Timing is Everything

July 11, 2016 Johnson Moon, MD


St. Jude’s Advanced Comprehensive Stroke Center is Ready to Treat Stroke Victims Fast

Every year 795,000 people in the United States have a stroke, according to the Centers for Disease Control, and nearly 130,000 Americans die from a stroke.

If Johnson Moon, MD, had his way, we would all recognize the signs of stroke as readily as we do the signs of a heart attack, and we’d treat it just as urgently – with an immediate call to 911.

Getting treatment for a stroke fast is critical to recovery, says Dr. Moon, a board-certified neurologist and the medical director for the stroke program at St. Jude Medical Center, an Advanced Comprehensive Stroke Center – one of only ten hospitals in California to have earned this prestigious designation.

Most strokes are the type called ischemic – when a blood clot forms in a blood vessel in the brain. “A blockage causes cells in the brain to starve for blood, which decreases their function,” says Dr. Moon. “This causes stroke symptoms, and the longer the cells are starved for blood, the smaller the chances that the patient will recover or heal.”

A powerful medication given to a person having a stroke is called TPA (tissue plasminogen activator). “It helps break down the clot and improves outcomes,” says Dr. Moon. Patients meeting the criteria who receive this medicine within four hours of showing stroke symptoms will have much improved chances of recovery.

Strokes can result in long-term disability, which is why recognizing the symptoms – in yourself or in someone else – and then getting treatment quickly, is so important. To help people remember the symptoms, the American Stroke Association came up with the acronym FACT.

Symptoms to watch for

“F” stands for sudden face droopiness on one side, says Dr. Moon. “A” stands for arm weakness or numbness. A standard check for a possible stroke is to ask the patient to lift both arms to equal height to see if one arm hangs lower. “S” stands for speech abnormalities – garbled or words or an inability to speak. And “T” stands for treatment, the reminder that fast treatment makes a big difference in outcome.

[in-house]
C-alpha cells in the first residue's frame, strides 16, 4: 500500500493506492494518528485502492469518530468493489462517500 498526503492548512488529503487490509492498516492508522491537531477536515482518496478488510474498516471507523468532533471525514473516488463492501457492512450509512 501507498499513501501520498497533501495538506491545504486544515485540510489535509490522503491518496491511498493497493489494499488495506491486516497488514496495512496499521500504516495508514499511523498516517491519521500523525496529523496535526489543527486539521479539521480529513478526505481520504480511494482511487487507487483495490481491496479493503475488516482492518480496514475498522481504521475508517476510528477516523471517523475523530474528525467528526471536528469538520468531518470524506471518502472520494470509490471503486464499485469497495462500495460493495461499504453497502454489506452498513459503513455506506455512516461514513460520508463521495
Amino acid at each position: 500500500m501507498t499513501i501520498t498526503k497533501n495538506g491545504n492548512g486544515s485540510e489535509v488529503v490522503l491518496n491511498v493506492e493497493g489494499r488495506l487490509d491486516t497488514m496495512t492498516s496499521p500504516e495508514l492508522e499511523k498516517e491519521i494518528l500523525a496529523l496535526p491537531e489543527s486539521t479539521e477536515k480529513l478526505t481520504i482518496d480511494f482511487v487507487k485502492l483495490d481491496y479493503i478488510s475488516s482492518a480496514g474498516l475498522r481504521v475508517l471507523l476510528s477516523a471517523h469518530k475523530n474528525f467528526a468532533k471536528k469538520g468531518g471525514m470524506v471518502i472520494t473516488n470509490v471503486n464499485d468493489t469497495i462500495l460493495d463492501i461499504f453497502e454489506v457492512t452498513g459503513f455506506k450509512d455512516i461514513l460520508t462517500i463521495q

“If you suddenly feel that something is not right,” says Dr. Moon, “if you suddenly have poor balance or are seeing double or can’t see at all, these are signs of a possible stroke.”

Upon arriving at an emergency department, patients are assessed, and if it is determined that they are having a stroke, they will receive a head CT scan, and possibly 3-D advanced imaging that will create images of blood vessels in the brain. “One exciting new treatment that interrupts the stroke is one in which the neurointerventionalist inserts a catheter in the groin that goes up to the brain and extracts the clot,” says Dr. Moon.

Another kind of stroke, called hemorrhagic, happens when a blood vessel ruptures and blood leaks into the brain. Though the symptoms are similar, the treatments in this case aim to stop the bleeding and minimize damage from the hemorrhage.

The advantage of reaching out to a 24-hour comprehensive stroke center is clear: immediate diagnosis and treatment by trained experts. “From emergency department to rehabilitation, we offer a superior, multi-disciplinary care program,” says Dr. Moon. “Our doctors, surgeons, technologists, nurses and therapists are especially trained in stroke care.”

Who has strokes?

Contrary to common belief, anyone of any age can have a stroke, according to Dr. Moon, even children and teenagers. It is true that the older the person, the higher the risk of stroke. “The average age of a patient with their first stroke is in the 60s to 70s,” he says.

Other risk factors that are not in our control include genetics, being African American, Hispanic and/or being female. These groups face a higher risk of strokes.

Modifiable risk factors, as Dr. Moon calls them, are the ones to focus on. High blood pressure, high cholesterol, smoking, diabetes and obesity are all factors that can be changed to lower stroke risk.

And don’t forget exercise. “Regular exercise has been shown, time and time again, to drop stroke risk,” he says.

The good news

Awareness about stroke and treatment might be paying off. Patients who have a stroke are doing better than in the past, says Dr. Moon. “And what’s really exciting is that mortality from stroke has gone down significantly. It used to be the No. 3 leading cause of death in the United States, and now it’s No. 5. That’s why it’s so crucial to get help early.”

(This story originally appeared in OC Catholic, July, 2015) 

This information is not intended as a substitute for professional medical care. Always follow your health care professional's instructions.


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